Agile learning, or agile instructional design, refers to any approach to training development that focuses on speed, flexibility, and collaboration.
Agile is a term usually associated with software development. But as the speed of business increases, other business functions have adopted agile techniques to help them pivot quickly with market changes. L&D leaders observed that the process of developing learning experiences in today’s digital age could greatly benefit from the agile methodology. As such, agile learning was born.
Agile also embraces speed. As L&D leaders are continually challenged with rolling out training that is highly complex, the ability to rapidly develop and distribute a large volume of learning content is paramount.
This has, of course, dramatically affected the field of instructional design.
Agile vs. ADDIE
There are two fundamental approaches to instructional design: Agile and ADDIE.
ADDIE is the tried-and-true, traditional linear approach to content development. Each of ADDIE’s five steps—Analyze, Design, Develop, Implement, and Evaluate—emphasize approvals at each individual phase. Because it assures the accuracy and relevance of content, academic designers who build foundational knowledge taught over an extended period of time use ADDIE as the initial framework.
ADDIE is also useful for instructional designers who build programs to certify engineers and technicians. It is also useful when designing programs to carry out mission-critical compliance training.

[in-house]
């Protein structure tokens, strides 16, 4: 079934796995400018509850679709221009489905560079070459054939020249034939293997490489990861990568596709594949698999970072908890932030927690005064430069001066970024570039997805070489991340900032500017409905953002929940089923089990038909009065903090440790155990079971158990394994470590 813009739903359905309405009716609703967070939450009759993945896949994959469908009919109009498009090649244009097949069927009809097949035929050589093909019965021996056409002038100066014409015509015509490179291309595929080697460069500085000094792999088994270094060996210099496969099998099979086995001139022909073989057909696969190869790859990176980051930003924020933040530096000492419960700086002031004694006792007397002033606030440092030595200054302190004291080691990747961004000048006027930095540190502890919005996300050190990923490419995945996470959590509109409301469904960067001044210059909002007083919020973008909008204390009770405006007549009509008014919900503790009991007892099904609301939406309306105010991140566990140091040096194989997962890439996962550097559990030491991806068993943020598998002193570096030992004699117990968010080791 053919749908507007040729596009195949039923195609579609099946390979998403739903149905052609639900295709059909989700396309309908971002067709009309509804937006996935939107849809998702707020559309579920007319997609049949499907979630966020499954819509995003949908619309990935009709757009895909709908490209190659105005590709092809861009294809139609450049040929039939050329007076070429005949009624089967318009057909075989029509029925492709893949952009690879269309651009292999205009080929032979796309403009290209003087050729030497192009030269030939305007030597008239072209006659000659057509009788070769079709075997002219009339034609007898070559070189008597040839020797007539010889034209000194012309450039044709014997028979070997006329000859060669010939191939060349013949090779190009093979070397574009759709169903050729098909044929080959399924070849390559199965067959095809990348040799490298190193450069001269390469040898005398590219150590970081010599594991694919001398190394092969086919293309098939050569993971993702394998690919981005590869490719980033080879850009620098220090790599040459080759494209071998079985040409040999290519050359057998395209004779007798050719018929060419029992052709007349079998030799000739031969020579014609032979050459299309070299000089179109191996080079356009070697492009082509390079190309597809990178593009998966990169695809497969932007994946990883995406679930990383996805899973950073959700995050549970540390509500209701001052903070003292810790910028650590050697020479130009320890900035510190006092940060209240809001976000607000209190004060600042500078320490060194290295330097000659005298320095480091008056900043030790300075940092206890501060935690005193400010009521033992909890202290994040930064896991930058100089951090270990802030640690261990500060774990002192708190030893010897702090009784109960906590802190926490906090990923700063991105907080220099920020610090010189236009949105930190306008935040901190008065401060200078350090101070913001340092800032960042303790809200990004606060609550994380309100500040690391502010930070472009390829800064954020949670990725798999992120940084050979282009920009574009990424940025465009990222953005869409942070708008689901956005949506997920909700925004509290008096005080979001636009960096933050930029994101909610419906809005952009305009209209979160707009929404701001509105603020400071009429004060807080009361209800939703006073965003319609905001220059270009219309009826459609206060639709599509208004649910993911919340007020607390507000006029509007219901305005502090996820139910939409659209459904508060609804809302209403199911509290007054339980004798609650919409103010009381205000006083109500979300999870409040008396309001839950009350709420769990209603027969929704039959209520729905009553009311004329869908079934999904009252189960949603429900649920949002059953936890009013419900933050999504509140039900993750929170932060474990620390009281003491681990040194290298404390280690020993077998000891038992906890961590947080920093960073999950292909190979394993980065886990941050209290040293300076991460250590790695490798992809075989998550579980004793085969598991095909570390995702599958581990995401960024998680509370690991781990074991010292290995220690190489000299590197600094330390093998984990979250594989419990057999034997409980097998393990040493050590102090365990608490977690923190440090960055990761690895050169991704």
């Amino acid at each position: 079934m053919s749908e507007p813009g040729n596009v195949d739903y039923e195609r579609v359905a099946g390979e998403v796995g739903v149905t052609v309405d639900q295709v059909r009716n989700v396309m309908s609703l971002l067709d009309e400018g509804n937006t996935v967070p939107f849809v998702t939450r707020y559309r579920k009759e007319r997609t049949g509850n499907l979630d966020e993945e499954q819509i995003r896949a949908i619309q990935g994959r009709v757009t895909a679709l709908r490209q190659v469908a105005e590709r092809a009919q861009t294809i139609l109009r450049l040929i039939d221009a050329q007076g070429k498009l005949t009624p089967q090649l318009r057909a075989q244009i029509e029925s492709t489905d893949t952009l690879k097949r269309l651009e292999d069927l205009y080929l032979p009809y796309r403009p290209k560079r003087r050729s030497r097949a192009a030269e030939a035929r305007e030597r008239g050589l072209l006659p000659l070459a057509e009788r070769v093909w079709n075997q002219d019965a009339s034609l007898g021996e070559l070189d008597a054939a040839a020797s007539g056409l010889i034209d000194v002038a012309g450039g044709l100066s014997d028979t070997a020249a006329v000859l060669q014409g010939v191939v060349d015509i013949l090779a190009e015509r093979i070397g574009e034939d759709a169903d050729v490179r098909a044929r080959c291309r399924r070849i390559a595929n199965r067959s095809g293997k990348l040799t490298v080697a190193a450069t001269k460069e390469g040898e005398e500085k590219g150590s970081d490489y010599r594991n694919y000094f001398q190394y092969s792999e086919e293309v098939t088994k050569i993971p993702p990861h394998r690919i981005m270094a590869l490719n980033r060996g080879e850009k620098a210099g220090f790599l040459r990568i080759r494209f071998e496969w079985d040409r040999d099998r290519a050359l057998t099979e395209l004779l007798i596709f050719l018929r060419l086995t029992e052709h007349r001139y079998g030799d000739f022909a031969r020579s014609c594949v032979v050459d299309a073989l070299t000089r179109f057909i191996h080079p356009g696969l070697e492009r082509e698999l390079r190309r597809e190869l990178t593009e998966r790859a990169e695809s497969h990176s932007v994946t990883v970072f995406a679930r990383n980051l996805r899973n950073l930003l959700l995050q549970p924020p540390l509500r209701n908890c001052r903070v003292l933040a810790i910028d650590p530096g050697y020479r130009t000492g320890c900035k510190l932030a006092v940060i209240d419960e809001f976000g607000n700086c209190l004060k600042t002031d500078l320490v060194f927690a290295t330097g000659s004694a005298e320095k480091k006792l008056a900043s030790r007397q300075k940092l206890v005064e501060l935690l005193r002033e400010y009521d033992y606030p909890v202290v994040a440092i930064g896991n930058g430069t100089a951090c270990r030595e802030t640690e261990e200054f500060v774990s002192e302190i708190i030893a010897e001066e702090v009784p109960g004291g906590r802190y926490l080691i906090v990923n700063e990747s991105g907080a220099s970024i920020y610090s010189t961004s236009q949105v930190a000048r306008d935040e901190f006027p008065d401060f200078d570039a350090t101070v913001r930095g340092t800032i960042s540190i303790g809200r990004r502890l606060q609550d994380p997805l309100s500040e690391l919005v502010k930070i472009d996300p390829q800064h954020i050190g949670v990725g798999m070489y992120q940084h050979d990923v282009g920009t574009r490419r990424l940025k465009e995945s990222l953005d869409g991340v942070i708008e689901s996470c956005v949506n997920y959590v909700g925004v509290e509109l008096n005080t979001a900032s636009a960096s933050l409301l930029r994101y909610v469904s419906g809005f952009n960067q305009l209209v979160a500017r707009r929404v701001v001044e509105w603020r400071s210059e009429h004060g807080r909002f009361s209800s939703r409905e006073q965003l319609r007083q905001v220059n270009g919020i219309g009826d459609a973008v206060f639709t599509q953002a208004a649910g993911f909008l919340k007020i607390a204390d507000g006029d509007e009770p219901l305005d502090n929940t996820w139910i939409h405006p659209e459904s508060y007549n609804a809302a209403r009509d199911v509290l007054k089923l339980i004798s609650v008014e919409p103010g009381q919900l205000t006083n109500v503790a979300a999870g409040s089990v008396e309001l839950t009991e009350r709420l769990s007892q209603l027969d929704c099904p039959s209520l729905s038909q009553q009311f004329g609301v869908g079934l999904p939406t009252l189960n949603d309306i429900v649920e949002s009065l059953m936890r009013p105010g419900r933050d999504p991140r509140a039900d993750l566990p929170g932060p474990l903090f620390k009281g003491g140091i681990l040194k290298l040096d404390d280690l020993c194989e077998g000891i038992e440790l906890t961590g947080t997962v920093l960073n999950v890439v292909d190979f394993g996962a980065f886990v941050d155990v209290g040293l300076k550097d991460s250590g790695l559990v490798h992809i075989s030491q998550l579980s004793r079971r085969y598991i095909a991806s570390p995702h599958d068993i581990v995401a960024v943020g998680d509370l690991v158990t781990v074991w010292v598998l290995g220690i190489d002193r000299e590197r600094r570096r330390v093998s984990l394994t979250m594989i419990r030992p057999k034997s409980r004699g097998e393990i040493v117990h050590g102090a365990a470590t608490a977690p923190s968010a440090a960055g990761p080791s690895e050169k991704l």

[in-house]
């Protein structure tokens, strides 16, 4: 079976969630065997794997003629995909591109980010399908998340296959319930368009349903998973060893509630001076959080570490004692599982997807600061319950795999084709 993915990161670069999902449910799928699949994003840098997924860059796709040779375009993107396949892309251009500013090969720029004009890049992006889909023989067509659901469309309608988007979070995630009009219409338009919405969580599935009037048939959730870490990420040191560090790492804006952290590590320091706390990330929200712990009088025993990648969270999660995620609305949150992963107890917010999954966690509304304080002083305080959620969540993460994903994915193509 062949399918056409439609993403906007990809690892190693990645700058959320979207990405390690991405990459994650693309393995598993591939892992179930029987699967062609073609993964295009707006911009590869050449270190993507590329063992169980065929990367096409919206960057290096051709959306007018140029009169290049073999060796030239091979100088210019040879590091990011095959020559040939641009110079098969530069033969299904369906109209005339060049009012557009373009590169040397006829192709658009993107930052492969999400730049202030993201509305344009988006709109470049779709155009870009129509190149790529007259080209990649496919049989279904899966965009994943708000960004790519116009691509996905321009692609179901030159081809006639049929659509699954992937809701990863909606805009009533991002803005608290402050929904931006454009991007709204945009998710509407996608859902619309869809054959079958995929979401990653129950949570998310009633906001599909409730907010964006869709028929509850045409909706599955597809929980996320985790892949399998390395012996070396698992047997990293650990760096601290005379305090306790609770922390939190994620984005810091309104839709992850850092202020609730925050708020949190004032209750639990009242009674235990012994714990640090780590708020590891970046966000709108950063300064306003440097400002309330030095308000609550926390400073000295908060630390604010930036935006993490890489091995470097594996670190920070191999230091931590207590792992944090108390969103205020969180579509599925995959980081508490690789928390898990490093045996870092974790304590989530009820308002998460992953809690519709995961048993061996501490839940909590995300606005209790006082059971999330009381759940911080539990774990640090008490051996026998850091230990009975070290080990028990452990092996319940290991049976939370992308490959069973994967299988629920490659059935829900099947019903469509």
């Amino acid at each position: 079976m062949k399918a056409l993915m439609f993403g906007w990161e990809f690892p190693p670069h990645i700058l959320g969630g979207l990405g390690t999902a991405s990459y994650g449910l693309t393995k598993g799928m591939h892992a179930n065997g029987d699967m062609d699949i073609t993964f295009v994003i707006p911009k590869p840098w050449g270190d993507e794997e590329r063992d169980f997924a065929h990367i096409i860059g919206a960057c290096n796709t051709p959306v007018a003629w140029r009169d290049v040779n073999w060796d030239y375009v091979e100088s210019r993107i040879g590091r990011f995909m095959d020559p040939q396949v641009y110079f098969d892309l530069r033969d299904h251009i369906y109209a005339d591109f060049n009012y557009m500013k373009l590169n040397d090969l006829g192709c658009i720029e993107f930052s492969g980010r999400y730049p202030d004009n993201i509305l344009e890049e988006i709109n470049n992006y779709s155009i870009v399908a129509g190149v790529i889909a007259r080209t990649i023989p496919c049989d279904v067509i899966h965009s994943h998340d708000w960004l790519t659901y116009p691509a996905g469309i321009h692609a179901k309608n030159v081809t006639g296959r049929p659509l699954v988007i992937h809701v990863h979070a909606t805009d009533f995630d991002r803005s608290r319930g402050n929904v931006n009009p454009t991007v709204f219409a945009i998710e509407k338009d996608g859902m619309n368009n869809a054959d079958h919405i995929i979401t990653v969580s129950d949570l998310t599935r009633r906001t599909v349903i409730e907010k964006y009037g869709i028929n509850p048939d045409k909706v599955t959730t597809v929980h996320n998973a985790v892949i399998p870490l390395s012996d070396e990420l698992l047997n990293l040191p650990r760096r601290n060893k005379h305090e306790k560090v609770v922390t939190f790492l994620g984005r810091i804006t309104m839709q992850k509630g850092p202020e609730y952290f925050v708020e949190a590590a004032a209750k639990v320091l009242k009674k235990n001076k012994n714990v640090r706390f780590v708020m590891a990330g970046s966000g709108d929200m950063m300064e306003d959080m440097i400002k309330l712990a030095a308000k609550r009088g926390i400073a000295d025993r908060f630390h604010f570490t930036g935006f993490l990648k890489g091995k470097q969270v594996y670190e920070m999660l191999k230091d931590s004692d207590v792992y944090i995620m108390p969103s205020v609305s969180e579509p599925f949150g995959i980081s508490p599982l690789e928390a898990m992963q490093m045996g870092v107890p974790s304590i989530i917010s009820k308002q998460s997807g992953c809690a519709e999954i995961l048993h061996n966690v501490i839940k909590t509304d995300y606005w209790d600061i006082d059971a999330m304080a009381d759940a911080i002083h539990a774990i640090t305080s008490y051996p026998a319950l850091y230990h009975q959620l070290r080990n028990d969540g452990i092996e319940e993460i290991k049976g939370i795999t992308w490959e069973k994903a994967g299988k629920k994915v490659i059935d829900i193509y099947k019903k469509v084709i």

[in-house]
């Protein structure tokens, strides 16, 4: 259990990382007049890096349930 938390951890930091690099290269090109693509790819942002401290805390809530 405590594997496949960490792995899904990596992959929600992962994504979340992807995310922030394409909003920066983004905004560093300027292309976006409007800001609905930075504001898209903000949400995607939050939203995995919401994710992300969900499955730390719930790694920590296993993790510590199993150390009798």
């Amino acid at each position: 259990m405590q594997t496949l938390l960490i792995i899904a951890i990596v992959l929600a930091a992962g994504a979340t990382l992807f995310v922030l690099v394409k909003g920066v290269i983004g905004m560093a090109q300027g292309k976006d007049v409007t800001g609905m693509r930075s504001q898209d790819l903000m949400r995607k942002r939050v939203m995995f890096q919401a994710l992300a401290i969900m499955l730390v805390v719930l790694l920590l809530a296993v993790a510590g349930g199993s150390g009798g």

However, the limitations of ADDIE include its lack of speed. Agile learning design, by contrast, features an interactive and iterative approach to design that typically prioritizes speed over other elements.
Using Agile to develop learning experiences
While Agile can be applied to every phase of learning development, it’s most useful during the planning and development phase of training projects. This includes:
- Training intake
- Project management
As L&D teams seek to respond more quickly to organizational needs from a training perspective, agile provides the “failing fast” iterative mentality that enhances speed without compromising on quality.
Great for repurposing content & knowledge repositories
When training departments want to leverage and repurpose existing learning content, agile learning design comes to the rescue. Instructional designers can use agile to edit dozens or even hundreds of existing courseware and PowerPoint presentations. Rather than start from scratch using ADDIE, instructional designers can simply edit, update or convert content as appropriate using agile, rapid development tools.
Agile learning design also helps with the creation of online knowledge repositories or wikis. Such learning content may not necessarily be full-on courses with lessons and assessments but rather smaller, bite-size knowledge that employees can access easily as needed. Learning leaders can develop such content using agile principles rather than a longer instructional design process like ADDIE.
For certain types of learning projects, in which the deliverables are complex curriculum or certification-based training, ADDIE may be the best way to start. Agile instructional design would be difficult to use when the analysis phase needs to connect all of the parts of a multi-day or multi-week course or program.
However, some instructional designers can benefit from using both. Many designers start with ADDIE for the analysis and design phases on longer cycle development projects. Then, they proceed to leverage many of the concepts and techniques of agile instructional design to expedite the development, implementation and evaluation phases.
For performance support or on-the-job/moment of need requirements, agile instructional design is a great way to manage the entire process.
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